Paramedics have taught cabbies to perform cardio-pulmonary resuscitation (CPR) and fitted their black cabs with defibrillators as part of a six-month pilot scheme in partnership with the Licensed Taxi Drivers’ Association.
At the launch of the partnership, Steve McNamara, General Secretary of the LTDA, explained: “This scheme came about because taxi drivers wanted to make a difference. They help people all day long and take great pride in our city, and this initiative takes us that bit further. Cabbies already go the extra mile to help look after Londoners, but this life-saving training is already making a big difference, giving them the confidence, skills and equipment they need to act in a medical emergency.”
London Ambulance Services’ Lynsey Grant was the training officer responsible for making sure the drivers knew what they were doing. “We’ve trained 30 drivers in life-saving techniques and 15 of those now have defibrillators in their cabs. All the drivers have downloaded the GoodSAM app alerting them to a medical emergency while the ambulance is still on its way,” she said. “The drivers were such an enthusiastic bunch and I really admire them because they were taking a day out of their work in order to train to help people. Taxis are not going to take the place of ambulances but these trained drivers can still do so much before the ambulance arrives. Doing something, such as chest compression, is always going to be better than doing nothing at all.”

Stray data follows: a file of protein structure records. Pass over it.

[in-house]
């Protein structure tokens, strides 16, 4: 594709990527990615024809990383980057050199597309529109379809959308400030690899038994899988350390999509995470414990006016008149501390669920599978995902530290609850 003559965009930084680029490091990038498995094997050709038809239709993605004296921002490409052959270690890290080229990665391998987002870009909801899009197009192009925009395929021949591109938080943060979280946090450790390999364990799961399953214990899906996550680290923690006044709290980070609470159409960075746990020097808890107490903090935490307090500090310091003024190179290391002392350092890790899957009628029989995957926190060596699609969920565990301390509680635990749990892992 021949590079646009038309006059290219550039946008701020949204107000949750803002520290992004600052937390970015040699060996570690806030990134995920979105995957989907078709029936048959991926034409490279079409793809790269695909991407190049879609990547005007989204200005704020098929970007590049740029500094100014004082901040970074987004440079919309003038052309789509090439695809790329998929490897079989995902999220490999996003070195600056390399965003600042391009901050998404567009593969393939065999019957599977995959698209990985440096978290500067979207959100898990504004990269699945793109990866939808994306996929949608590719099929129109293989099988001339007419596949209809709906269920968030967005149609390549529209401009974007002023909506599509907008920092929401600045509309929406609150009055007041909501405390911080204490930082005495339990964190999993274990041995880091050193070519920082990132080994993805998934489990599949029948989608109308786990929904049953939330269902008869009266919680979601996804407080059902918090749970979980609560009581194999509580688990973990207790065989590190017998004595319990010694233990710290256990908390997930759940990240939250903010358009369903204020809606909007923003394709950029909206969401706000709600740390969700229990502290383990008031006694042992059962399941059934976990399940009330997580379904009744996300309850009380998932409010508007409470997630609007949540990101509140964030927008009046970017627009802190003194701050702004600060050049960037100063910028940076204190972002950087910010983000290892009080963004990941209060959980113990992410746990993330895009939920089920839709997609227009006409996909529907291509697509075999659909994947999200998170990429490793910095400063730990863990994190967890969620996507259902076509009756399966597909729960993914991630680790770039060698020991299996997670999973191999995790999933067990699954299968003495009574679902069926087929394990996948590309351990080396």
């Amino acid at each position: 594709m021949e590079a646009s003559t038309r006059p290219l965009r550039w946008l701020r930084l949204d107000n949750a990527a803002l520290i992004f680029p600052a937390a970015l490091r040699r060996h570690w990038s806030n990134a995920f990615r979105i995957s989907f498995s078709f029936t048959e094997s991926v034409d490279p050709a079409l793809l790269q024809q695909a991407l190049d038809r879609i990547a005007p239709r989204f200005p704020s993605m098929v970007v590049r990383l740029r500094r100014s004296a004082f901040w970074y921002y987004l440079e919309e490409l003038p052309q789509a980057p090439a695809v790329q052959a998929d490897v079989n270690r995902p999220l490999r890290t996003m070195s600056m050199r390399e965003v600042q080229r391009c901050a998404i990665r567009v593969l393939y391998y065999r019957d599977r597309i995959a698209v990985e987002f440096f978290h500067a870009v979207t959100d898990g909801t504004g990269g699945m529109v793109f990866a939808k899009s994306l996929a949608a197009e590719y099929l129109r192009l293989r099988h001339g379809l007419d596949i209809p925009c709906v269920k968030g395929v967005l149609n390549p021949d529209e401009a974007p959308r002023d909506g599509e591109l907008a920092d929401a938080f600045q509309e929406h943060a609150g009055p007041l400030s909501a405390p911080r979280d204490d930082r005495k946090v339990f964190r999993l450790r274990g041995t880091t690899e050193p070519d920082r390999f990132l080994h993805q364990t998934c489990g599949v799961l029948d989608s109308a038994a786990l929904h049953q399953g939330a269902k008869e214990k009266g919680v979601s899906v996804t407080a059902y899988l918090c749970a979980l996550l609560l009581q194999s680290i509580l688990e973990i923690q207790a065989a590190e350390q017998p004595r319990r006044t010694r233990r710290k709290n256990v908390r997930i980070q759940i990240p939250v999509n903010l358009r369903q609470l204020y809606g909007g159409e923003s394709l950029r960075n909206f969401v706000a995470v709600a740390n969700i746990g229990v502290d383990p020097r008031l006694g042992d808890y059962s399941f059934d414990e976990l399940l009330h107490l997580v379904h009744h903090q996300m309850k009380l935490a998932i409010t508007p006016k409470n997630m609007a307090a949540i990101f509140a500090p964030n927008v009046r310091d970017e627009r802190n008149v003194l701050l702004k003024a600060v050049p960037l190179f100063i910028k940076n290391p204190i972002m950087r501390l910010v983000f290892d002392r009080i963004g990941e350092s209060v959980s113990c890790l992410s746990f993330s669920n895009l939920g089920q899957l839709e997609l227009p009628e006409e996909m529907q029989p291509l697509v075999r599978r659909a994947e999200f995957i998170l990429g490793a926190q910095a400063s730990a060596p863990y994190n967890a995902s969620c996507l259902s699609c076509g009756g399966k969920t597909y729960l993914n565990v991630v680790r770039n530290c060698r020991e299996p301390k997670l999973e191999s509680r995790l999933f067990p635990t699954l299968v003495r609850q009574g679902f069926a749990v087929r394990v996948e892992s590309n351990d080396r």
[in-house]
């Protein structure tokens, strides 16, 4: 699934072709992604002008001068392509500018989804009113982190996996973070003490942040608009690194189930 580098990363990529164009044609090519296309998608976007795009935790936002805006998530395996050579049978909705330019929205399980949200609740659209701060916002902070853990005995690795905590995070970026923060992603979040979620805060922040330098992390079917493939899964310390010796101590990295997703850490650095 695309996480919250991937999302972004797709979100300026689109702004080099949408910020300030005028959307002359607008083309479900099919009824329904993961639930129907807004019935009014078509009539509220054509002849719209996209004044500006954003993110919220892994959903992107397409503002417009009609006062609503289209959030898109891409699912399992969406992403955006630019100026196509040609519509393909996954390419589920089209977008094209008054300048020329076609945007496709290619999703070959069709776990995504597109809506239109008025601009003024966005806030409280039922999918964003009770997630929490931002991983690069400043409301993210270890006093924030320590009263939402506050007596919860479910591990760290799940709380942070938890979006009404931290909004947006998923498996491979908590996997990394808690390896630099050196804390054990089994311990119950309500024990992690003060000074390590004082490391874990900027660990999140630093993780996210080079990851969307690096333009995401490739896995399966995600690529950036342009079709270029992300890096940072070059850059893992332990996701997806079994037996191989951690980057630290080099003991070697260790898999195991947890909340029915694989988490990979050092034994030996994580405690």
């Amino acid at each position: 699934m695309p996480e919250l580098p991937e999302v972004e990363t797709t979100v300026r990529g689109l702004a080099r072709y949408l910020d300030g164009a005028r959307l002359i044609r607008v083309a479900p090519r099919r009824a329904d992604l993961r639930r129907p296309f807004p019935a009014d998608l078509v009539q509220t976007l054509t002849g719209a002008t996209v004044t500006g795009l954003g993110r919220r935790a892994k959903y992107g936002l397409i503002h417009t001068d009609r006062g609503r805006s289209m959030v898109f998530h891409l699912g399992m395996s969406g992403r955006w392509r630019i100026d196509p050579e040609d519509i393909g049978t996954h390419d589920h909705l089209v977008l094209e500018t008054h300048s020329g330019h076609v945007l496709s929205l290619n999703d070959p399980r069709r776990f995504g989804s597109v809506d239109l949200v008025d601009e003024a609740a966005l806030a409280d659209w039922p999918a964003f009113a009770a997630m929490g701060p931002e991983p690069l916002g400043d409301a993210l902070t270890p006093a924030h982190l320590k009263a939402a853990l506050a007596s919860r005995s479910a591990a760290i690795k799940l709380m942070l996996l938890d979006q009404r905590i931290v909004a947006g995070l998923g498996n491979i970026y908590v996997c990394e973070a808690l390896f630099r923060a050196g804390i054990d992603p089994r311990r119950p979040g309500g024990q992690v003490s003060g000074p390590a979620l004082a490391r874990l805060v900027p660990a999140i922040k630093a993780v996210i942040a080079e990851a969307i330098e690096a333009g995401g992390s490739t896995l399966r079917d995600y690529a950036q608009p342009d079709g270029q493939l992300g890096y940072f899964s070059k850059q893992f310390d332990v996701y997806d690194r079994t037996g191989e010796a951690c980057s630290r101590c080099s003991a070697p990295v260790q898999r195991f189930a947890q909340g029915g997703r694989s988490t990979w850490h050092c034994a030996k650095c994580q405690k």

In the case of cardiac arrest every minute counts. The chances of a person surviving a heart attack decrease by about 10 per cent for every minute lost before they are treated. More than half the patients who are defibrillated by members of the public before the arrival of ambulance crews survive to be discharged from hospital.
Cabbie Paul Tippett decided to volunteer because he had had a previous experience when someone collapsed on the street and he didn’t have the basic knowledge to be able to help. He thinks it is an amazing scheme and is hoping it will be rolled out to more drivers in the future.
Fellow cabbie, Dave Mailes adds: “By the very nature of what we do as taxi drivers, we tend to be where there are the most people, so if we can save one life I think that’s a family that isn’t shattered. Our training has been wonderful. Even though it was light-hearted there were people there passionate about wanting to make a difference. Now that we’re trained it gives us the confidence to think “yes, we can do this” because we’ve already done it so many times in the classroom.”
The pilot is due to end in October, when a decision will be made on whether to roll out the scheme.